The start-up culture feels so vibrant. Everybody wants to help each other. Everybody is coming up with new and revolutionary ideas, and some of them have huge potential.

I see it like this: there are a bunch of people that aspire to improve our world, either the environment or workflows and processes. It became apparent that a new way of communication between promoters and artists could help, that there was a missing link, and this is how the idea for Gigmit was initially conceived: a fast-growing, online platform for music booking that connects artists to promoters, and therefore helps to make live better.

While attending many conferences through our EU-funded INES project, I realised that there is very much a one-track mind in the live music industry, and maybe beyond live.

What has happened? Two years ago, I met up with a German concert promoter who stated that their margin is usually only about 5–10% profit. If they want to expand their business, they just need to do more and more concerts, and, of course, grow by running after bigger and bigger acts. In comparison, within the same industry, Gigmit has been running for six years now, and fortunately we have an average annual growth of 80%, and based on the registered artist-user amount, the biggest online live music booking platform in Europe. So it’s clear that fresh ideas can take off.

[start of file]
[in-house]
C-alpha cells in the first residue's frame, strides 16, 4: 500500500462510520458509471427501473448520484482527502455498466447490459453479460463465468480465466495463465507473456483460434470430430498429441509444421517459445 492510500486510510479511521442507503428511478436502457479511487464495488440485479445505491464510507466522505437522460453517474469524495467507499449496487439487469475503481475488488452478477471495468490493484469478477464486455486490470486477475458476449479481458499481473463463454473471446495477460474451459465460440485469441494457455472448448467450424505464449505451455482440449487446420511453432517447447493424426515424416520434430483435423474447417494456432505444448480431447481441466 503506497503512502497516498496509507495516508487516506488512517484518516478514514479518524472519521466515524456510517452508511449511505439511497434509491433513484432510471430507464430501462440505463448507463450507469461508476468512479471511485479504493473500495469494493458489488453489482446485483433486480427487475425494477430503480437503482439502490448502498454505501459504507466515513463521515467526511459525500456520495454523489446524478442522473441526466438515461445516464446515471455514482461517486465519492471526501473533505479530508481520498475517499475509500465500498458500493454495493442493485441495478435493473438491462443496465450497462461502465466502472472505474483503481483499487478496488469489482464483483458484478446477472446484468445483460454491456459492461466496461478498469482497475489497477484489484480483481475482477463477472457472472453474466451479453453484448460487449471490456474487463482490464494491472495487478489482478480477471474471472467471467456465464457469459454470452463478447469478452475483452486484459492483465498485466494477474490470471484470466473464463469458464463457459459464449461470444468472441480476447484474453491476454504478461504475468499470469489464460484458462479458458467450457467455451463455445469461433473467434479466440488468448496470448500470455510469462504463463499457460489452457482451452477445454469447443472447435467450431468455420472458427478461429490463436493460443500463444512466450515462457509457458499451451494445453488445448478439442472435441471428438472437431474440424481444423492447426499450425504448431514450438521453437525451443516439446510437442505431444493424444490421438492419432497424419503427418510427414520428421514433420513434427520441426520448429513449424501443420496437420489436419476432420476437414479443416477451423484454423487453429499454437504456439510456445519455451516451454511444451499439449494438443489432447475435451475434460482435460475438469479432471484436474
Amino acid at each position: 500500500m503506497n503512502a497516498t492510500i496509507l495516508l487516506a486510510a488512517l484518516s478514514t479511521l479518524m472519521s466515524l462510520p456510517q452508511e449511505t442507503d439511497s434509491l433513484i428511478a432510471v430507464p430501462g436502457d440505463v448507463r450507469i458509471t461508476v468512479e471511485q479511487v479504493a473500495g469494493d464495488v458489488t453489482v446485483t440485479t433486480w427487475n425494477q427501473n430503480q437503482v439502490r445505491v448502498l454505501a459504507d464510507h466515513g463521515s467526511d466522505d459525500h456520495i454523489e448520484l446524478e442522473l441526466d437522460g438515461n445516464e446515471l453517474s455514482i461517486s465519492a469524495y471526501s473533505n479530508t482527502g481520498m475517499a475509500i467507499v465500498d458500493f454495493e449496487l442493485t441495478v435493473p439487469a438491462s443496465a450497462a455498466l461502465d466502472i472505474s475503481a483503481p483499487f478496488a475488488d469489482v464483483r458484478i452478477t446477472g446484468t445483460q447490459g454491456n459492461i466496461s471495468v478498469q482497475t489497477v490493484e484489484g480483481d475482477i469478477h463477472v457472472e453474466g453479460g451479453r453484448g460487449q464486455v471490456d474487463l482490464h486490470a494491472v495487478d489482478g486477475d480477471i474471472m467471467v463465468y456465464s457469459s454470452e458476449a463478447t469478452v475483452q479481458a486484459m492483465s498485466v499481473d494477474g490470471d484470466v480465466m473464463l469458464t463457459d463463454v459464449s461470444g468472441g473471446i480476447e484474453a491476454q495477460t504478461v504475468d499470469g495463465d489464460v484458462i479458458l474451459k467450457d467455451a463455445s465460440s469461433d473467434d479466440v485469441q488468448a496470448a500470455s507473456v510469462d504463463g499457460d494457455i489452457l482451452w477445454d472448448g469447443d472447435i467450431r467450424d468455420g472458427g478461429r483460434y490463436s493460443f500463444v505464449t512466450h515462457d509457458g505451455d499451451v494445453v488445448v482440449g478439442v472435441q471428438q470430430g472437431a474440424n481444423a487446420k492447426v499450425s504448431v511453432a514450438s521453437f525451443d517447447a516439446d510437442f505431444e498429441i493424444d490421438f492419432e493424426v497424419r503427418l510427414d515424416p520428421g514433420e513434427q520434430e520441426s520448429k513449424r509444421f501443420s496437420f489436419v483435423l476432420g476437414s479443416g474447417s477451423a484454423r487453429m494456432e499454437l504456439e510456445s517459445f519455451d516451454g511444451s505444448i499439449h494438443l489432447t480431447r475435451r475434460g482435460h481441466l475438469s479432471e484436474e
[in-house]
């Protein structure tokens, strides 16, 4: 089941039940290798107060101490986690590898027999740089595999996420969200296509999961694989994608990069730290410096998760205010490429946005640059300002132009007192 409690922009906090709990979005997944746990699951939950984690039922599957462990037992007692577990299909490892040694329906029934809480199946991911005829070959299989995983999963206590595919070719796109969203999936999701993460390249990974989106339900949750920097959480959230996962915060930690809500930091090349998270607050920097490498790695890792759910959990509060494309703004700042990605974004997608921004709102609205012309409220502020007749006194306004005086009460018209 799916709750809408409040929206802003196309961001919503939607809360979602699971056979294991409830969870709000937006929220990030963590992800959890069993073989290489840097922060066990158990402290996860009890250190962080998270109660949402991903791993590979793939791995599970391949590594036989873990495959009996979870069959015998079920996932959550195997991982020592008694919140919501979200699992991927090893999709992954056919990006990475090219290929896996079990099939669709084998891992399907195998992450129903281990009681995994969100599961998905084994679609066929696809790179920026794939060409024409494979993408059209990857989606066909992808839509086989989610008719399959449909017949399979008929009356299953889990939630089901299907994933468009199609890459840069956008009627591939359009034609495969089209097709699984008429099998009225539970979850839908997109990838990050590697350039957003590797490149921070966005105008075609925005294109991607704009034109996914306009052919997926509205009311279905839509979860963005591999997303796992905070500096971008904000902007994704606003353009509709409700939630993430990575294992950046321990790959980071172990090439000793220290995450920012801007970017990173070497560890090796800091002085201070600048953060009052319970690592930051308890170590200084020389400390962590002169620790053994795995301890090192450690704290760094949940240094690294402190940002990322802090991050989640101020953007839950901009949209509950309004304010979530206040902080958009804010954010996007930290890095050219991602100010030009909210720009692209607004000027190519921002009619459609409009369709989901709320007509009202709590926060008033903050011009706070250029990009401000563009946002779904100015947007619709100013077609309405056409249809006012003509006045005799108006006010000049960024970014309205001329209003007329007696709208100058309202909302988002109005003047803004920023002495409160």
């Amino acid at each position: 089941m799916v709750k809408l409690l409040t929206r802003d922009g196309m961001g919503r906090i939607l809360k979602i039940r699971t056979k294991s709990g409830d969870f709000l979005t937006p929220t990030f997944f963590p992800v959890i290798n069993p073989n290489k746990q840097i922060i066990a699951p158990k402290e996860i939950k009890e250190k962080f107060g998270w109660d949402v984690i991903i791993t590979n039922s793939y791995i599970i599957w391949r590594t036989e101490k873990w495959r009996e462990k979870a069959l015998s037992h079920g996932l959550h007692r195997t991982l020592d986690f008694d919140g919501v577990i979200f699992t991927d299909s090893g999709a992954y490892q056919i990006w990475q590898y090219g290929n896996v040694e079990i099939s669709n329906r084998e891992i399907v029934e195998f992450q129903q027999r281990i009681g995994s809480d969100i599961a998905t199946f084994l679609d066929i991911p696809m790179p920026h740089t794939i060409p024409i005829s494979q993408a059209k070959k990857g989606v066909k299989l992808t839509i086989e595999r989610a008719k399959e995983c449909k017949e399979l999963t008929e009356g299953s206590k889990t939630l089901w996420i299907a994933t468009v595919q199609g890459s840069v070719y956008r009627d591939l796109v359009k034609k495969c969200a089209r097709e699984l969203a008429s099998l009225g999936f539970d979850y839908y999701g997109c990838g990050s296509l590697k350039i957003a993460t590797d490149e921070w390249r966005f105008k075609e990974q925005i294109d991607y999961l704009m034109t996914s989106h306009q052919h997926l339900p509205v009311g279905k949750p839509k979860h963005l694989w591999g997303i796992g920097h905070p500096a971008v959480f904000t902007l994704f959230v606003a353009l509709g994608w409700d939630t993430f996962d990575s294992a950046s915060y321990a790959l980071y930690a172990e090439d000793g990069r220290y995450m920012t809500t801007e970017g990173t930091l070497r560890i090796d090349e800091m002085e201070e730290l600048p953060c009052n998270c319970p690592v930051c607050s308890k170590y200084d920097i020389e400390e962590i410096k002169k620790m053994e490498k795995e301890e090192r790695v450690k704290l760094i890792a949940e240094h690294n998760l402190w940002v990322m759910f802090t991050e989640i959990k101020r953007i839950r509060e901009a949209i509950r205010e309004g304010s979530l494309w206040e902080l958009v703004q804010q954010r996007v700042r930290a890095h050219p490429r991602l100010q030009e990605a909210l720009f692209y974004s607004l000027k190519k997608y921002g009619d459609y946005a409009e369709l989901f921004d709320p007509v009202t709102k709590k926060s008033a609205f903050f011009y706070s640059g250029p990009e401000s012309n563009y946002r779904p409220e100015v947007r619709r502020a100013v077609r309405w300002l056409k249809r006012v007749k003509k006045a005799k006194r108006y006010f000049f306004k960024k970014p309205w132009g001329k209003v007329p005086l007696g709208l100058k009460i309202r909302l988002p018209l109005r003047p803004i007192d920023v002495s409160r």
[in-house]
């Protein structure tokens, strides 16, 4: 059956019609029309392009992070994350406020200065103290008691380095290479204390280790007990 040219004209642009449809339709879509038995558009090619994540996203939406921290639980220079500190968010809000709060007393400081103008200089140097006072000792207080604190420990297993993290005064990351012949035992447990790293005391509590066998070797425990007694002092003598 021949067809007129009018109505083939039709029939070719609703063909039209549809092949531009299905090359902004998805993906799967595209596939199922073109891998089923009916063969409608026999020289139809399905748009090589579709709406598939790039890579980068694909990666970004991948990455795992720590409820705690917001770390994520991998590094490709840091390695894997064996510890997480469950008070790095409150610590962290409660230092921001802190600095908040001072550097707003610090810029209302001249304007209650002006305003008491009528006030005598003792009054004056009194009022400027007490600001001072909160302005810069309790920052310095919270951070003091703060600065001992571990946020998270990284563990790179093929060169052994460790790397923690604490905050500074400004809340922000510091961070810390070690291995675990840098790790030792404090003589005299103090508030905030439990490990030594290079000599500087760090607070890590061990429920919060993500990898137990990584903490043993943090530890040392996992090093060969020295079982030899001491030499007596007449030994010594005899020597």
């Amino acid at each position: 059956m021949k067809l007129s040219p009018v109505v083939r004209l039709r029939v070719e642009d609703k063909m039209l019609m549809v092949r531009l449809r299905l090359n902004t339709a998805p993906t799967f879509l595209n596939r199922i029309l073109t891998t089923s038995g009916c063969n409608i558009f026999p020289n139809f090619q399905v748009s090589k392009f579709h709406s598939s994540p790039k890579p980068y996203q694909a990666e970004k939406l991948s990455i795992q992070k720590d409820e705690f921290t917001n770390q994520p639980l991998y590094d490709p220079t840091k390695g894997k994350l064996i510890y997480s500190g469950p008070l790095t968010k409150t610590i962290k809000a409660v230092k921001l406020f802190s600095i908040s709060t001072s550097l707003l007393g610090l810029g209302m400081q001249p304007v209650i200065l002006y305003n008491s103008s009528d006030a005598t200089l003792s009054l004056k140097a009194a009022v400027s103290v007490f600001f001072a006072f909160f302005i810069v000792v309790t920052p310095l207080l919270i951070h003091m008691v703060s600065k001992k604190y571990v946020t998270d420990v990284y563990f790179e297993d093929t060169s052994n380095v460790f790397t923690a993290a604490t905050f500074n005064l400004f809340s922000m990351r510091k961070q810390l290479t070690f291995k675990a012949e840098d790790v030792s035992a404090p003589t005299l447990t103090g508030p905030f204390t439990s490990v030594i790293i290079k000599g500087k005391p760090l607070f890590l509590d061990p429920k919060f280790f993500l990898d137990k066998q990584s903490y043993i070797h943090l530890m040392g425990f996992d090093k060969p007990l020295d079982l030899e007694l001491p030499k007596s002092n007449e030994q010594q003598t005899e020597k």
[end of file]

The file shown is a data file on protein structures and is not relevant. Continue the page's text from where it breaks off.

During last year’s Reeperbahn Festival, I noticed that there is an increasing sense among the small and medium-sized enterprises (SMEs), the concert promoters, that the biggest music companies are taking over. They feel that these big companies come into markets and take control. This is because they have the money, they can. It can prevent the SMEs from starting out or flourishing, as often financially they cannot compete with the big fish.

Recently, something unusual has come to my attention, which could be a contributor to the shortcomings within the market. I have met so many great entrepreneurs with fantastic technology and teams but all of them seem to be struggling to find somebody in the live music industry to partner up with who is prepared to take a small risk and try something new, something that hasn’t happened before. These SMEs are unable to find the right partners.